NAGS HEAD, N.C. — It’s a familiar scene in the coastal town of Nags Head, North Carolina. Men, women, and children filling sandbags, covering windows with plywood, and securing lawn decorations. Every year these same preparations are made as the townspeople await the finalization of the official evacuation plans they will follow to make their escape before the annual “RVA Beach Week” descends upon them.
For some this is their first year of having to flee before the proverbial shit storm hits their shores. “I’m not sure what to expect, damage wise,” a new Nags Head homeowner told us. “Some of the neighbors make it sound like the apocalypse, but it can’t be that bad. Right? Right?”
Other residents are seasoned veterans of this occurrence and have learned to be less optimistic.
“I’ve seen streets covered in broken glass, beaches with more beer cans than sand; one year I even came home to find my car in my living room,” said Robert Belkin, a resident of 10 years. “My windows weren’t even smashed or anything; they just drunkenly deconstructed and then rebuilt my car inside my home.”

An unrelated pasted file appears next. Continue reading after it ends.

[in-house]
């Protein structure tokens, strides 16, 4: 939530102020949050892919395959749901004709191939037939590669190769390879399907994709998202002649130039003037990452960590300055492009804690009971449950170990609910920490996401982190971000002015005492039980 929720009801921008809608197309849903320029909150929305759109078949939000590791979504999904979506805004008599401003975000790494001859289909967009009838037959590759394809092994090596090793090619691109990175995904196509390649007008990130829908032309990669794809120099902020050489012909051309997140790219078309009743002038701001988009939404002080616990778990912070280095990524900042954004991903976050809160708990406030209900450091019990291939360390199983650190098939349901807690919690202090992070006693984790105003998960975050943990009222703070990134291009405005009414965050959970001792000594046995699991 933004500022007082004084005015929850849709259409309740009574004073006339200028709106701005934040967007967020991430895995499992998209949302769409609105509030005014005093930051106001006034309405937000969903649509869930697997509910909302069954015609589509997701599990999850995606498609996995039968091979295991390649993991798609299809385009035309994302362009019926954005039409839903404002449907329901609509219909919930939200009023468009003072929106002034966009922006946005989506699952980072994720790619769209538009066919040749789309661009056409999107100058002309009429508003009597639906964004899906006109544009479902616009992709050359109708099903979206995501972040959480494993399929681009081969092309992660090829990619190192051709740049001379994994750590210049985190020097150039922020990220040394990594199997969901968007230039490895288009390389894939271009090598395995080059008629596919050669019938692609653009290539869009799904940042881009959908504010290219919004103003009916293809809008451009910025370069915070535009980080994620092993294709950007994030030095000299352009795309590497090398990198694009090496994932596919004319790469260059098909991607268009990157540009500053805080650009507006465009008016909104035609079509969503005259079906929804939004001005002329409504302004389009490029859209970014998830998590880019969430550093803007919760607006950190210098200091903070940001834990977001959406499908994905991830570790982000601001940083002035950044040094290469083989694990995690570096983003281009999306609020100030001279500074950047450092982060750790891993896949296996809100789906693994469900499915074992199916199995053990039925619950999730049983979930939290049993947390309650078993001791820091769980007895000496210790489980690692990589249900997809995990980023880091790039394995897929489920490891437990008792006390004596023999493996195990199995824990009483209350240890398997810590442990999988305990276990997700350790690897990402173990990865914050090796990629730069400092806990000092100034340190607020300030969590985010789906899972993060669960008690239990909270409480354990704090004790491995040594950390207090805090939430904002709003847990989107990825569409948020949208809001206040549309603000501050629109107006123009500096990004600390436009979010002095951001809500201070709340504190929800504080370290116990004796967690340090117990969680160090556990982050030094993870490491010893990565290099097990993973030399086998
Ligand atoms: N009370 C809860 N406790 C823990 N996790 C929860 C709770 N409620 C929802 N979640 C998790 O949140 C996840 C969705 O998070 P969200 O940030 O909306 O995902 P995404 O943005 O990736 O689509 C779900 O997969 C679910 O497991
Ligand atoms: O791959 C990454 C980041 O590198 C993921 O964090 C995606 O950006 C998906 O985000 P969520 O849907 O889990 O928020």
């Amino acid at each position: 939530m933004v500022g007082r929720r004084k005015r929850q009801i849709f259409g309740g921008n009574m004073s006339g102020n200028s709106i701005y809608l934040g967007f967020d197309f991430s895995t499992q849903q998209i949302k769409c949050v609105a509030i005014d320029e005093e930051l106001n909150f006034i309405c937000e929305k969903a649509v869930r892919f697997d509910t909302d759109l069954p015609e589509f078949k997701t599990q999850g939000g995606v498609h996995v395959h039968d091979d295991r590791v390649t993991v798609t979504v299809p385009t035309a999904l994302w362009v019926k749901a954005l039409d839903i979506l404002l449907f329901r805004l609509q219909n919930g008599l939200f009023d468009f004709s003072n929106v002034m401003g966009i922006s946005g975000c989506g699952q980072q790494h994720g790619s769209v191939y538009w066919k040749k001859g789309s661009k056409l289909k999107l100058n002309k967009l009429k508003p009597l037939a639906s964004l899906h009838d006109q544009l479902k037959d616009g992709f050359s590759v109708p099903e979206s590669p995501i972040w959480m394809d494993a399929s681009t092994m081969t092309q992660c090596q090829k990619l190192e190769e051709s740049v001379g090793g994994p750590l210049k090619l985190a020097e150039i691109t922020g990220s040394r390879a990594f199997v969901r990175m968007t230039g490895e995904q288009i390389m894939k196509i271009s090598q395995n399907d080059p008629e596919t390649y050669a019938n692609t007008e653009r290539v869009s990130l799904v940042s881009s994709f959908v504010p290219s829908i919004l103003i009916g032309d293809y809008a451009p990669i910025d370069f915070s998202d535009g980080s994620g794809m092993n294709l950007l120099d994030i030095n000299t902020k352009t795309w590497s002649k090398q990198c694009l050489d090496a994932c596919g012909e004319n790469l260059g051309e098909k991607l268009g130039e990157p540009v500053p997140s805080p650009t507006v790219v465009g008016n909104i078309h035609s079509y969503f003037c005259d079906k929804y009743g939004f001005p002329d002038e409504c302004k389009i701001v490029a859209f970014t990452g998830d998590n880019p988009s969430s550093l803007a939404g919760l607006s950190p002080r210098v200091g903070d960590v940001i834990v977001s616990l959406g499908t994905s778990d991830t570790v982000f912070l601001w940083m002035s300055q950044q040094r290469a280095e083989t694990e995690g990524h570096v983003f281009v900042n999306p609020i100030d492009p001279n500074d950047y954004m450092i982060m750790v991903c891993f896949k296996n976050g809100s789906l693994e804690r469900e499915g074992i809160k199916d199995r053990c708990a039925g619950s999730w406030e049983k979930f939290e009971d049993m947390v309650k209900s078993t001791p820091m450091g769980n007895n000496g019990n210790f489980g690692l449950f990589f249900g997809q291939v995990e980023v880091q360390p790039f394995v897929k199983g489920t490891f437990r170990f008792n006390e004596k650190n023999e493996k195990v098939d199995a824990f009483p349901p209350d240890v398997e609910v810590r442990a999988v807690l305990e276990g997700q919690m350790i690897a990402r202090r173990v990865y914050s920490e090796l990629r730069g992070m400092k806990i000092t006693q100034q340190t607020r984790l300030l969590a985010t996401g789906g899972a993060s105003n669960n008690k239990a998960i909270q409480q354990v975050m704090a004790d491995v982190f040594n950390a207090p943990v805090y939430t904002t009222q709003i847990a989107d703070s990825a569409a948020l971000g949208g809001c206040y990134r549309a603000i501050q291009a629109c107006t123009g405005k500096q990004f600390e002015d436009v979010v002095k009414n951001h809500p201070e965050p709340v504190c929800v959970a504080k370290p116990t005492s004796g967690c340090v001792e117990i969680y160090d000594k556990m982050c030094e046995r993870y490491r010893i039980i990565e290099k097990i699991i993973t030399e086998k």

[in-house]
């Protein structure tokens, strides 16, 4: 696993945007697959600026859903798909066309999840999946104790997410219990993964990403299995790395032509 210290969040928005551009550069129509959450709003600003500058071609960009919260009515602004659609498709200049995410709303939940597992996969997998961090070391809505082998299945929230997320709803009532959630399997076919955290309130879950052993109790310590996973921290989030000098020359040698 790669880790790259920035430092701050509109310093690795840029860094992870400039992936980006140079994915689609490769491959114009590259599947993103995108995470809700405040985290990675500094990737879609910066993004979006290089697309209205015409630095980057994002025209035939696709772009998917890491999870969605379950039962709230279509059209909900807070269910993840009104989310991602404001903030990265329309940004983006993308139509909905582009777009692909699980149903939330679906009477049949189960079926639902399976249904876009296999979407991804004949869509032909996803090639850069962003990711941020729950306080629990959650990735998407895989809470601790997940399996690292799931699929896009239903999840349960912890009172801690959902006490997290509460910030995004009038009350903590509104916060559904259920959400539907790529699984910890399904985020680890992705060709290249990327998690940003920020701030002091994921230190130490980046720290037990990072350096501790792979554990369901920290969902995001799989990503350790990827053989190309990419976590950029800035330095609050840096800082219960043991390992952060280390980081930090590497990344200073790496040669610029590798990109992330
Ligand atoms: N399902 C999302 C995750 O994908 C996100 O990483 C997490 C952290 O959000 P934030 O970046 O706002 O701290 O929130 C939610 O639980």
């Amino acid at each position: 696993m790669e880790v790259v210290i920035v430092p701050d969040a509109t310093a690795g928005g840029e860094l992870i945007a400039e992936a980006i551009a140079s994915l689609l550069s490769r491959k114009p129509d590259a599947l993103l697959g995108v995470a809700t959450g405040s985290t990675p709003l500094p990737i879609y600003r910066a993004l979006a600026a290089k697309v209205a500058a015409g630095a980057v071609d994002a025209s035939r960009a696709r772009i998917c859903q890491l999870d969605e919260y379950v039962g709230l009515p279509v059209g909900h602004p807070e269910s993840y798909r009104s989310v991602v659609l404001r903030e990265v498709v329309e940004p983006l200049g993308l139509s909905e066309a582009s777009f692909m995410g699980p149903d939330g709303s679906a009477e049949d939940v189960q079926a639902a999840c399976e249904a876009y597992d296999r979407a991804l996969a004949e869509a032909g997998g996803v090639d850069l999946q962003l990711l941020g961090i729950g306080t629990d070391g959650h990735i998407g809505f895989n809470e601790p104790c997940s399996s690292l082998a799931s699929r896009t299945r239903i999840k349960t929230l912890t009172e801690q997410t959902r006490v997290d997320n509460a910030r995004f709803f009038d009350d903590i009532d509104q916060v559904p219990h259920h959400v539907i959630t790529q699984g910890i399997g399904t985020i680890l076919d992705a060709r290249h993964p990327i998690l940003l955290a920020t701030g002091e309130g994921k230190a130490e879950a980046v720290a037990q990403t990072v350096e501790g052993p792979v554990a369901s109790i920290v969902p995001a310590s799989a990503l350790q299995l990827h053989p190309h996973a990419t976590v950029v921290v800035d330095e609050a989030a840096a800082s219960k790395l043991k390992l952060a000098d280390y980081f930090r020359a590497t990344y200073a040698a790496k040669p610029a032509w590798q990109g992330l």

In this time of impending terror the township does what it can to protect its residents and their property. Every year the county government gives new consideration to which roads to close and spends money trying to develop a sign that visiting tourists will actually obey in order to protect sand dunes and homes.
“Some of us don’t believe that they actually read English,” said city councilwoman Jan Deering. “We’ve been running tests on an undisclosed Richmond sidewalk with a sign that says ‘Don’t Walk Here — Poison Death Cement’ and we actually found a guy with a banjo busking there last week. It’s obvious that their desire for revelry trumps any concerns for the preservation of life and property.”
The town expects to have their evacuation plan completed on time this year, giving the population two full weeks to execute it. If past years are any indication, residential escapes will begin with those closest to the bottom of the peninsula and then slowly move north across the town. Last year the town reported a 95% desertion rate and hopes to exceed that number this year.
We wish them luck.